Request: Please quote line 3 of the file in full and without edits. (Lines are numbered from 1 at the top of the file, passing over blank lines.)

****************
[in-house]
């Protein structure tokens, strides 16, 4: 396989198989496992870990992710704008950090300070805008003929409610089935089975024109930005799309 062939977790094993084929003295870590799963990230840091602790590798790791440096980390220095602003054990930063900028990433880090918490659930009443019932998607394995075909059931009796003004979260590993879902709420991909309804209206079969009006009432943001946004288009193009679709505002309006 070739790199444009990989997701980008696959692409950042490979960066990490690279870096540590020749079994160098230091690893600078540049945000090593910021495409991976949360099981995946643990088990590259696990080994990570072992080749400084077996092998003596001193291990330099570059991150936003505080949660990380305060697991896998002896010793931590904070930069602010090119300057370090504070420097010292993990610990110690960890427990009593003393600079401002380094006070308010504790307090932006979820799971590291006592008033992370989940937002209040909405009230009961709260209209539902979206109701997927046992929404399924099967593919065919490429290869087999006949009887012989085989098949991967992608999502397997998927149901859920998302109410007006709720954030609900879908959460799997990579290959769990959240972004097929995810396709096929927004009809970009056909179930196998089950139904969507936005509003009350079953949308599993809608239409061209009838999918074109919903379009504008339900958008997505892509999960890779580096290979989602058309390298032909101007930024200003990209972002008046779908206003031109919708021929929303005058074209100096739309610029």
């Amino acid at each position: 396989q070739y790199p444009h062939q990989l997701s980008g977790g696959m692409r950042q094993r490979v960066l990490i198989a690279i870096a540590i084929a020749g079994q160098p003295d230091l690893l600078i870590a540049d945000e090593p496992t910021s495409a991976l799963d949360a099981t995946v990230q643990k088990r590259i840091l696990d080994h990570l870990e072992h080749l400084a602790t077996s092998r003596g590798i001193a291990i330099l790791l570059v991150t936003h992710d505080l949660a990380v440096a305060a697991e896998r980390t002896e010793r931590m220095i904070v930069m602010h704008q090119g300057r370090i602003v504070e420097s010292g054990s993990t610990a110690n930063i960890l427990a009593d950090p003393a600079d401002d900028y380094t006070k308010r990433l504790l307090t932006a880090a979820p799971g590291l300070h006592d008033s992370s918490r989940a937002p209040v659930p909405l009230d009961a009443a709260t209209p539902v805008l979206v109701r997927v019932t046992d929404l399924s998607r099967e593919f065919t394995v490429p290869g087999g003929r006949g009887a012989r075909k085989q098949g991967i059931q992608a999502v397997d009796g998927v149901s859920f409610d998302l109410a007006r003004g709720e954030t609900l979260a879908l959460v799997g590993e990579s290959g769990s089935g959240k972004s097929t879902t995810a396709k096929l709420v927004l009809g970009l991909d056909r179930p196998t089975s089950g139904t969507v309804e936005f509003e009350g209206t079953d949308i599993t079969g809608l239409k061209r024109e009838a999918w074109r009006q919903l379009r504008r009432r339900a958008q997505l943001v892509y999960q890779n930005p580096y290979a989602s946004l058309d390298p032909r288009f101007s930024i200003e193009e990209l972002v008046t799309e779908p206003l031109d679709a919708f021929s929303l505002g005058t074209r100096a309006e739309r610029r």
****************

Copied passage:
């Amino acid at each position: 396989q070739y790199p444009h062939q990989l997701s980008g977790g696959m692409r950042q094993r490979v960066l990490i198989a690279i870096a540590i084929a020749g079994q160098p003295d230091l690893l600078i870590a540049d945000e090593p496992t910021s495409a991976l799963d949360a099981t995946v990230q643990k088990r590259i840091l696990d080994h990570l870990e072992h080749l400084a602790t077996s092998r003596g590798i001193a291990i330099l790791l570059v991150t936003h992710d505080l949660a990380v440096a305060a697991e896998r980390t002896e010793r931590m220095i904070v930069m602010h704008q090119g300057r370090i602003v504070e420097s010292g054990s993990t610990a110690n930063i960890l427990a009593d950090p003393a600079d401002d900028y380094t006070k308010r990433l504790l307090t932006a880090a979820p799971g590291l300070h006592d008033s992370s918490r989940a937002p209040v659930p909405l009230d009961a009443a709260t209209p539902v805008l979206v109701r997927v019932t046992d929404l399924s998607r099967e593919f065919t394995v490429p290869g087999g003929r006949g009887a012989r075909k085989q098949g991967i059931q992608a999502v397997d009796g998927v149901s859920f409610d998302l109410a007006r003004g709720e954030t609900l979260a879908l959460v799997g590993e990579s290959g769990s089935g959240k972004s097929t879902t995810a396709k096929l709420v927004l009809g970009l991909d056909r179930p196998t089975s089950g139904t969507v309804e936005f509003e009350g209206t079953d949308i599993t079969g809608l239409k061209r024109e009838a999918w074109r009006q919903l379009r504008r009432r339900a958008q997505l943001v892509y999960q890779n930005p580096y290979a989602s946004l058309d390298p032909r288009f101007s930024i200003e193009e990209l972002v008046t799309e779908p206003l031109d679709a919708f021929s929303l505002g005058t074209r100096a309006e739309r610029r």